« on: April 29, 2014, 04:20:26 PM »
Thanks for the input and excellent sample pictures, I'm sold on the Tammy.  I plan to order one in the next few days so I have time to get familiar with it and perform AFMA before my trip north.

Lenses / Re: EF 400L f/5.6 vs. Tamron 150-600
« on: April 27, 2014, 07:23:14 AM »
You see the differences in resolving power when you are looking at fine detail that is close to the limits of resolution of a lens. Here is a collage of shots of the centre of an iso 12233 chart (not a professional chart from a high quality printer but a standard laser print posted on the wall of my house in daylight). The results are pretty clear: at 400mm, the Tammy, which as as sharp as the 100-400 and close to the 400L, can't resolve fully the fine line circles; at 500mm it can; and 600mm it is definitely slightly better. For comparison, a 300mm f/2.8 II + 2xTC III wins at f/5.6.

Thanks for the real world examples, the bokeh is definitely smoother in the 600mm shot of the goose and some details look sharper.  The ISO 12233 charts provide an excellent comparison of fine detail resolution between 400 and 600mm.  The Tammy looks pretty decent at 600mm f/8.

The added reach of the Tammy along with its flexibility and image stabilization are making me lean in that direction over the 400L.  I'm thinking I should order the Tammy soon to make sure I have it prior to our Alaska trip.  I understand it's not readily available yet.  Thanks again!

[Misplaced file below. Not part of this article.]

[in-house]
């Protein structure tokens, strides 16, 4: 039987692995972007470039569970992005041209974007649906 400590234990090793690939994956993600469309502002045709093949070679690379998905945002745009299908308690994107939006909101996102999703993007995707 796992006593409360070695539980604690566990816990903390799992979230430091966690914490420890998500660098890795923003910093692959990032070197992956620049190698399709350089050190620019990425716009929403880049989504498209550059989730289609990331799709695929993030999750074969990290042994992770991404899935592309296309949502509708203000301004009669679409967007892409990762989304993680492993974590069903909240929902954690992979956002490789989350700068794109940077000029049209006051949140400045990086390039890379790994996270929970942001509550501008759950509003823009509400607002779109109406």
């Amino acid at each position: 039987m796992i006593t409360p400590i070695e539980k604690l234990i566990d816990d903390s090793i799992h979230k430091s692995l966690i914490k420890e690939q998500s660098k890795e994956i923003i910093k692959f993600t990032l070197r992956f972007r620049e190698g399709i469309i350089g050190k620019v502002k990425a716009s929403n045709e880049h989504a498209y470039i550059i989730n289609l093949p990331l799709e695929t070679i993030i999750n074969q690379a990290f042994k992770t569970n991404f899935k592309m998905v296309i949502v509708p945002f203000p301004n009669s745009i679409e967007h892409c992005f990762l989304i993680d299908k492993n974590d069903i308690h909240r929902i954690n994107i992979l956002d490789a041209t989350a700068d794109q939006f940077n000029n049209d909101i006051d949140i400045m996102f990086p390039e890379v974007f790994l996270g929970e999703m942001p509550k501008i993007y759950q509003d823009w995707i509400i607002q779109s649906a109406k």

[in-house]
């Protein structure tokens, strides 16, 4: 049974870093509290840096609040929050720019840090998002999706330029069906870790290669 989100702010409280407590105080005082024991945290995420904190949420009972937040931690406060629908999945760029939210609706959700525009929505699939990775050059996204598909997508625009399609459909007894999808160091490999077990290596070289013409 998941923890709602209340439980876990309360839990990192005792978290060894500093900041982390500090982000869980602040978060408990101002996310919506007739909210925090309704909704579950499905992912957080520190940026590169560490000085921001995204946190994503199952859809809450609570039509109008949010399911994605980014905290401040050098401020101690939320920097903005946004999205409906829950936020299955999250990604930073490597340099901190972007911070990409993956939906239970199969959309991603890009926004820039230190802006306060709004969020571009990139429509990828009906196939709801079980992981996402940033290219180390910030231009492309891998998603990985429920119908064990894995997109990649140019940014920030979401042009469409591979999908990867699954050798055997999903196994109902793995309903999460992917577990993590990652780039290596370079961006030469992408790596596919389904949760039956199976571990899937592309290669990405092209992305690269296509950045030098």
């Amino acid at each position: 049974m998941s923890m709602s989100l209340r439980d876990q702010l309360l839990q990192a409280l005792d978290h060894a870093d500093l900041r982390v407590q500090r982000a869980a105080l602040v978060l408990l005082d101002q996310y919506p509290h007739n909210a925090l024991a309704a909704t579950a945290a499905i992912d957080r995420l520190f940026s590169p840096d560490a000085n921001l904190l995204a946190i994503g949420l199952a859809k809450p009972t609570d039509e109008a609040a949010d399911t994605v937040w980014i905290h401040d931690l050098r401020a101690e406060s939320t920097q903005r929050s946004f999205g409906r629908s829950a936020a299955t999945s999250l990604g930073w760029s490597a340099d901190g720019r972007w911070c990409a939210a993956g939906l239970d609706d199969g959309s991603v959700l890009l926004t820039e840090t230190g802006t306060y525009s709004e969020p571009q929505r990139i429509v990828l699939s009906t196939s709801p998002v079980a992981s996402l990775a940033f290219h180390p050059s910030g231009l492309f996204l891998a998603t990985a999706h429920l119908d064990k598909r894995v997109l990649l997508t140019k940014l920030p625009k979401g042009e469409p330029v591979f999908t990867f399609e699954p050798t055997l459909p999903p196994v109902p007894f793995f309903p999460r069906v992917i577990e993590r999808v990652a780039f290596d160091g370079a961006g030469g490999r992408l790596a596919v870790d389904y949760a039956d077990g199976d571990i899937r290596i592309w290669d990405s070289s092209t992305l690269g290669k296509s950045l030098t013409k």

Lenses / Re: A lightwight wildlife lens
« on: April 26, 2014, 08:58:30 AM »
My first recommendation would also be the 70-300L.  Great IQ for such a portable lens.  Also has the advantage of being usable on your 5D3.

My second choice would be the EF-S 55-250 STM.  Not quite as much reach, but very compact and light (also inexpensive, but that wasn't one of your selection criteria).  Canon really improved the sharpness when they upgraded this from the version II to the STM.  Build quality not even close to the 70-300L, but IQ is pretty sharp. The mid frame and corner sharpness actually looks better to me in these TDP crops than the 3x more expensive L.  The STM is 112mm long and 375 grams vs. 143mm and 1,050 grams for the 70-300L.

My sister in law has the 55-250 STM and uses it on her 650D.  I've borrowed it a few times to use on my EOS M and really liked its IQ for the package size.

Lenses / Re: EF 400L f/5.6 vs. Tamron 150-600
« on: April 25, 2014, 09:47:34 PM »
Never handled the Tammy but when I was in Denali last year, my 100-400 was often too short.  I did use it some with a 1.4x but now plan to return with the 300 and 2x someday.  If I were in your shoes, I'd really consider the Tammy and bring the 70-200 with TC as well.  My only reservation is that I was shooting the 100-400 at relatively high ISO's because of the lighting and the Tammy won't be any better.

Another alternative is to rent something long.  A member of our group had a 600 mm on a crop body (with a monopod) and got some spectacular shots.

Thanks for the tips.  I was wondering if 400mm would be enough reach, maybe with the 2x extender, but then I'm looking at f/11 and no AF.  I have an EOS M can give me more pixels on distant targets.  I'll look into rental options.

Lenses / Re: Wide angle lens
« on: April 25, 2014, 07:04:11 PM »
Rokinon/Samyang 14mm 2.8 UMC.  Excellent lens, very sharp with minimal coma.  Great value.